How to markup lists


Publié le

As shortly defined on Wikipedia:

A list is any enumeration of a set of items.

I would add to this definition the fact that items within a list must be of the same nature. It helps choosing if a list should be used to markup content. Indeed, if the content contains a set of items of the same nature, ordered or not, it’s probably a good situation to use a list.

HTML lists

There are 3 types of list in HTML, each having its different use cases and a different meaning.

Unordered lists

Probably the most used list element rendered as a bulleted list by default (can be changed with CSS). Children order have no importance here. To insure a valid HTML, it’s important that each direct child is contained within a list item (<li> element).

<p>Rings of power</p>
	<li>3 for the Elves</li>
	<li>7 for the Dwarves</li>
	<li>9 for the Men</li>
	<li>1 for Sauron</li>

Ordered lists

As opposed to the previous one, this type of list (<ol> element on MDN) is rendered as a numbered list. The order is meaningful for the list and its children. As for the <ul>, direct children must be <li>. Here is how to markup an ordered list:

<p>The Lord of the Rings movies</p>
	<li>The fellowship of the ring</li>
	<li>The two towers</li>
	<li>The return of the king</li>

To know if it’s better to use a <ul> or <ol> element, try swaping the order of the children: if it’s still makes sense, it should probably be an <ul>. Otherwise, it’s an <ol>.

Description lists

Lists can have both a title and a description. That’s why the <dl> (description list element on MDN) element exists but its usage differs from <ul> and <ol> elements. It if often used for definitions list. Each list item is composed of:

  • a description term (<dt> tag).
  • followed by a description details (<dd> tag).
	<dd>The one ring wearer.</dd>

	<dd>Definitely the true hero.</dd>

	<dd>Clumsy but lovely guy.</dd>

As for many HTML elements, you can nest lists as much as you want (until you got a headache figuring which item belongs to which list!). The nested list is part of one list item of the parent list, like in this example:

<p>Middle Earth movies:</p>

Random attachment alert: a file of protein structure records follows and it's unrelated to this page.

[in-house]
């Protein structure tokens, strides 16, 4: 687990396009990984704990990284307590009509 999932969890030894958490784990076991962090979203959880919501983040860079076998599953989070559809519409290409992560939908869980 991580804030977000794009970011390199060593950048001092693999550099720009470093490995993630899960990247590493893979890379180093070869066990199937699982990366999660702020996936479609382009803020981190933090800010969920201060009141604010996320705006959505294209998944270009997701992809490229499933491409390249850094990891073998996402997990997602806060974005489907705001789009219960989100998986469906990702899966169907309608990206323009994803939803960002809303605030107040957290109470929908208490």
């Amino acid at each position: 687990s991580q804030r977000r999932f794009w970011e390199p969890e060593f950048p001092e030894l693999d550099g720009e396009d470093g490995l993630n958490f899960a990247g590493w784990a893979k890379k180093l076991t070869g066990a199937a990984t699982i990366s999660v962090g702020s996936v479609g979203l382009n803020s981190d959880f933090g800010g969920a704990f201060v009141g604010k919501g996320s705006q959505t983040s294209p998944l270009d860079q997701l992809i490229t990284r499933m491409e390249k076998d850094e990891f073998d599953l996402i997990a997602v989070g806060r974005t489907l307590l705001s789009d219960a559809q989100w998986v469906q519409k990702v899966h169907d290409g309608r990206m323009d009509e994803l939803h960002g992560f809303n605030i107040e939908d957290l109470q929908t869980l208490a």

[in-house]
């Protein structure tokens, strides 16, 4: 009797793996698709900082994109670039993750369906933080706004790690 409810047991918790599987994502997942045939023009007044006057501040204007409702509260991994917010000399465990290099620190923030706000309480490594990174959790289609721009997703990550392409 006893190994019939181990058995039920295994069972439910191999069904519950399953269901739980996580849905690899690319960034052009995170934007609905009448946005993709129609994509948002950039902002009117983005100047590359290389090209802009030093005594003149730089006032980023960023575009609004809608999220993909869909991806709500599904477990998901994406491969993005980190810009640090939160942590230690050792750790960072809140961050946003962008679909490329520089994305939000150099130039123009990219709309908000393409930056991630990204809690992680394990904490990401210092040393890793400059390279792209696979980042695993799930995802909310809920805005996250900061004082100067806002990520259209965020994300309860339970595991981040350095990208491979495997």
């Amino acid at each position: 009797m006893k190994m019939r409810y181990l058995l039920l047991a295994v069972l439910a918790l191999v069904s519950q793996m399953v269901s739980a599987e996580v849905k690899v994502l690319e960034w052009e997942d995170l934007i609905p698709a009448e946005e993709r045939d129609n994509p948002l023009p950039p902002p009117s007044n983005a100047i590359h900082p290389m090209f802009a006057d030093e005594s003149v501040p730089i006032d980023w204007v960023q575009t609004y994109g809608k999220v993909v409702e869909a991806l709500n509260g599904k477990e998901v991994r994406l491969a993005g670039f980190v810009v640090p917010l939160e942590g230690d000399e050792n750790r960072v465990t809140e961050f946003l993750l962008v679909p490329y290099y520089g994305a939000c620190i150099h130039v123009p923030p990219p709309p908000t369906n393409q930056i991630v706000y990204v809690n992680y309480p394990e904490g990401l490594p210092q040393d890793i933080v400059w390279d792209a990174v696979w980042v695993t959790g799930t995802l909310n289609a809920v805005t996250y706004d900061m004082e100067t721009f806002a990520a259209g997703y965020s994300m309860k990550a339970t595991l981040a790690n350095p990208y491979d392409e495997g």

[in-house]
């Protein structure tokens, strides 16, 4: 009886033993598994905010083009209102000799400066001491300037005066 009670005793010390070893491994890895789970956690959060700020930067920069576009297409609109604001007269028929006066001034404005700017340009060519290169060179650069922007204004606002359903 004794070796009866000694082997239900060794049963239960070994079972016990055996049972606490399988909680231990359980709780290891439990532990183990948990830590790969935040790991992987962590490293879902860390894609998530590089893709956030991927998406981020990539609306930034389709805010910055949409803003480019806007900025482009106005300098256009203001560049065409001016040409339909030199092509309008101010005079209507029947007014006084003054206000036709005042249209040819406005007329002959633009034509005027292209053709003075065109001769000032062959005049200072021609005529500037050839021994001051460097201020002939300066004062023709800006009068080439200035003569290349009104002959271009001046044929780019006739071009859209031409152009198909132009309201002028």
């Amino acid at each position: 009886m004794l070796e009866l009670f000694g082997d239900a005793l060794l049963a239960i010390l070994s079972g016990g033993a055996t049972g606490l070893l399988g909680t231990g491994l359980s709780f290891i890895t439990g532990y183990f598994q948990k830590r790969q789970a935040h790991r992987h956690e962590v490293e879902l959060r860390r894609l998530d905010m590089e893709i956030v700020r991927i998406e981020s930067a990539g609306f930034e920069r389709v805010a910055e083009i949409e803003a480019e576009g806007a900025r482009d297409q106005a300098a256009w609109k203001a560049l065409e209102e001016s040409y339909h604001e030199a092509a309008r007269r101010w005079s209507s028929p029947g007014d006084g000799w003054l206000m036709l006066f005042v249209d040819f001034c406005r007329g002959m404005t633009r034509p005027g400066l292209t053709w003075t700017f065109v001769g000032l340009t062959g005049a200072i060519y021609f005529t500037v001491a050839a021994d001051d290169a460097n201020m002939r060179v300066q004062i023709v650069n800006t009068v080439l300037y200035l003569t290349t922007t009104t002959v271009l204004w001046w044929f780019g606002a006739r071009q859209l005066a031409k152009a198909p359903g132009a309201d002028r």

The Lord of the Rings
			<li>The Fellowship of the Ring</li>
			<li>The Two Towers</li>
			<li>The Return of the King</li>
		The Hobbit
			<li>An Unexpected Journey</li>
			<li>The Desolation of Smaug</li>
			<li>The Battle of the Five Armies</li>

In the above example, each sub list is wrapped inside the main list items.

Lists attributes

What we’ve seen before is the basic knowledge about HTML lists. But they allow us to go further by providing useful attributes. For each following attribute, let’s consider an ordered list of 4 items (1, 2, 3, 4).

  • reversed (<ol> only): reverses the order of a list. It will output: 4, 3, 2, 1.

    <ol reversed>
  • start (<ol> only): defines the count start of a list with a number. If set to 3, it will output: 3, 4, 5, 6.

    <ol start="3">
  • value (<li> inside ol only): set the list item value with a number, ignoring the default count for the current element and the next ones. If set to 8 on the third li, it will output: 1, 2, 8, 9.

    	<li value="8">2</li>

⚠️ As stated on MDN, while there is a type attribute, it is not recommended to use it. Use the CSS list-style-type property instead.

Common use cases

“When should I use a list?” we could ask. On almost every website, there are use many cases. Here are some common patterns and content we could easily identify:

  • Navigation menus.
  • Tables of content.
  • Comments of a blog post.
  • Blog post tags.
  • Steps of a tutorial.
  • Articles index.
  • Recipe’s instructions.
  • Social media links.
  • Carousel’s slides.
  • And many more…

One thing to check: Is there any repeated content of the same nature that would be appropriately encapsulated within a list?

Thanks for reading!